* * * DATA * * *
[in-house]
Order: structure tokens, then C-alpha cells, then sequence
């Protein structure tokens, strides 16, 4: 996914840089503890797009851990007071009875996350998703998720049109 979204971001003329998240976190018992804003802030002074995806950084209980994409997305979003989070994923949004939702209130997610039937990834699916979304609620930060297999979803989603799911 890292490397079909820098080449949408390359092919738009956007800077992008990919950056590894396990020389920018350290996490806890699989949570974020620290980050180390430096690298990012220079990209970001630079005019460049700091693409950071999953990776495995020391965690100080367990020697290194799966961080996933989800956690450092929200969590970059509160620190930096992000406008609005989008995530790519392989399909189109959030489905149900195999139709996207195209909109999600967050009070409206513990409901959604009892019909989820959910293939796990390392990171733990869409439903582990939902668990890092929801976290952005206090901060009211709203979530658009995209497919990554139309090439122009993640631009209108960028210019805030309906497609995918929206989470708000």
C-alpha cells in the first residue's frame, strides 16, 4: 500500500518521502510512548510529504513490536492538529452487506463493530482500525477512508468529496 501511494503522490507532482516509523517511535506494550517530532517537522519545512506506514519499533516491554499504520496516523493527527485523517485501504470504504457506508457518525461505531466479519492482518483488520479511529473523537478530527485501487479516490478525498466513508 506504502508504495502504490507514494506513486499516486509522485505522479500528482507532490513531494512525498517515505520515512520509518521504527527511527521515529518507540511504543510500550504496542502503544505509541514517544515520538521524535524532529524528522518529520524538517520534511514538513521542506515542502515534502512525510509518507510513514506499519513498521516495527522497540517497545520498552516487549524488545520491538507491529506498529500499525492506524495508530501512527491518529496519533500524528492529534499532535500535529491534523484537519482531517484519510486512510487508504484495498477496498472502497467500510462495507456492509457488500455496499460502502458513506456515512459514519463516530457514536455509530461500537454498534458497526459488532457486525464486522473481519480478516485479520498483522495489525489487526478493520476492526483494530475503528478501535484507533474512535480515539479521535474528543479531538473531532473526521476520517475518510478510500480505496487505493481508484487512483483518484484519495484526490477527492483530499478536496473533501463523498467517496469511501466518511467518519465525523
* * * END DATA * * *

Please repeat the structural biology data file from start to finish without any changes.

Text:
[in-house]
Order: structure tokens, then C-alpha cells, then sequence
């Protein structure tokens, strides 16, 4: 996914840089503890797009851990007071009875996350998703998720049109 979204971001003329998240976190018992804003802030002074995806950084209980994409997305979003989070994923949004939702209130997610039937990834699916979304609620930060297999979803989603799911 890292490397079909820098080449949408390359092919738009956007800077992008990919950056590894396990020389920018350290996490806890699989949570974020620290980050180390430096690298990012220079990209970001630079005019460049700091693409950071999953990776495995020391965690100080367990020697290194799966961080996933989800956690450092929200969590970059509160620190930096992000406008609005989008995530790519392989399909189109959030489905149900195999139709996207195209909109999600967050009070409206513990409901959604009892019909989820959910293939796990390392990171733990869409439903582990939902668990890092929801976290952005206090901060009211709203979530658009995209497919990554139309090439122009993640631009209108960028210019805030309906497609995918929206989470708000």
C-alpha cells in the first residue's frame, strides 16, 4: 500500500518521502510512548510529504513490536492538529452487506463493530482500525477512508468529496 501511494503522490507532482516509523517511535506494550517530532517537522519545512506506514519499533516491554499504520496516523493527527485523517485501504470504504457506508457518525461505531466479519492482518483488520479511529473523537478530527485501487479516490478525498466513508 506504502508504495502504490507514494506513486499516486509522485505522479500528482507532490513531494512525498517515505520515512520509518521504527527511527521515529518507540511504543510500550504496542502503544505509541514517544515520538521524535524532529524528522518529520524538517520534511514538513521542506515542502515534502512525510509518507510513514506499519513498521516495527522497540517497545520498552516487549524488545520491538507491529506498529500499525492506524495508530501512527491518529496519533500524528492529534499532535500535529491534523484537519482531517484519510486512510487508504484495498477496498472502497467500510462495507456492509457488500455496499460502502458513506456515512459514519463516530457514536455509530461500537454498534458497526459488532457486525464486522473481519480478516485479520498483522495489525489487526478493520476492526483494530475503528478501535484507533474512535480515539479521535474528543479531538473531532473526521476520517475518510478510500480505496487505493481508484487512483483518484484519495484526490477527492483530499478536496473533501463523498467517496469511501466518511467518519465525523